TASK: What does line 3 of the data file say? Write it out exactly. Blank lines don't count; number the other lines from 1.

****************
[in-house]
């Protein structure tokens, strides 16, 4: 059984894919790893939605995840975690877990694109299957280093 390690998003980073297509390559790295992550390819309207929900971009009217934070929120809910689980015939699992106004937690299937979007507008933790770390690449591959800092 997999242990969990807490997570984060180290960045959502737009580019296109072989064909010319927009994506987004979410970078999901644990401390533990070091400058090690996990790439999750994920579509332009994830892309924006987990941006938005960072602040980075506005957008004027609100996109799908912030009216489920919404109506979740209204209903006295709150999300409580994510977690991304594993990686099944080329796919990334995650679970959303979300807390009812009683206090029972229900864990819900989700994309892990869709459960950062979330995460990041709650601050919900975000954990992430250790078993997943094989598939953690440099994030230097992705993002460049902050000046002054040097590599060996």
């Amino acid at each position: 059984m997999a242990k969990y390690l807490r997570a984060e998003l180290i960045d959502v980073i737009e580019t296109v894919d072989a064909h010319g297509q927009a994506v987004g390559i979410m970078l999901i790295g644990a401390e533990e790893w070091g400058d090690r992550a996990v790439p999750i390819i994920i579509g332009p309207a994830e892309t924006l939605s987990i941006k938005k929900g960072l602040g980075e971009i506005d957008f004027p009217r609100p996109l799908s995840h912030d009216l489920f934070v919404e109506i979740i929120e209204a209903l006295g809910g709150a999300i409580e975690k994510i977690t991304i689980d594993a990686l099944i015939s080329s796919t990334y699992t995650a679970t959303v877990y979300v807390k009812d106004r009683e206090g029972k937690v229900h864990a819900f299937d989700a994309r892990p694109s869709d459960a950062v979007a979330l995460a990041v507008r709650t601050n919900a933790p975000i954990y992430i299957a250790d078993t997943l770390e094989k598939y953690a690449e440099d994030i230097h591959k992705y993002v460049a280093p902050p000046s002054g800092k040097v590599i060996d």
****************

């Amino acid at each position: 059984m997999a242990k969990y390690l807490r997570a984060e998003l180290i960045d959502v980073i737009e580019t296109v894919d072989a064909h010319g297509q927009a994506v987004g390559i979410m970078l999901i790295g644990a401390e533990e790893w070091g400058d090690r992550a996990v790439p999750i390819i994920i579509g332009p309207a994830e892309t924006l939605s987990i941006k938005k929900g960072l602040g980075e971009i506005d957008f004027p009217r609100p996109l799908s995840h912030d009216l489920f934070v919404e109506i979740i929120e209204a209903l006295g809910g709150a999300i409580e975690k994510i977690t991304i689980d594993a990686l099944i015939s080329s796919t990334y699992t995650a679970t959303v877990y979300v807390k009812d106004r009683e206090g029972k937690v229900h864990a819900f299937d989700a994309r892990p694109s869709d459960a950062v979007a979330l995460a990041v507008r709650t601050n919900a933790p975000i954990y992430i299957a250790d078993t997943l770390e094989k598939y953690a690449e440099d994030i230097h591959k992705y993002v460049a280093p902050p000046s002054g800092k040097v590599i060996d």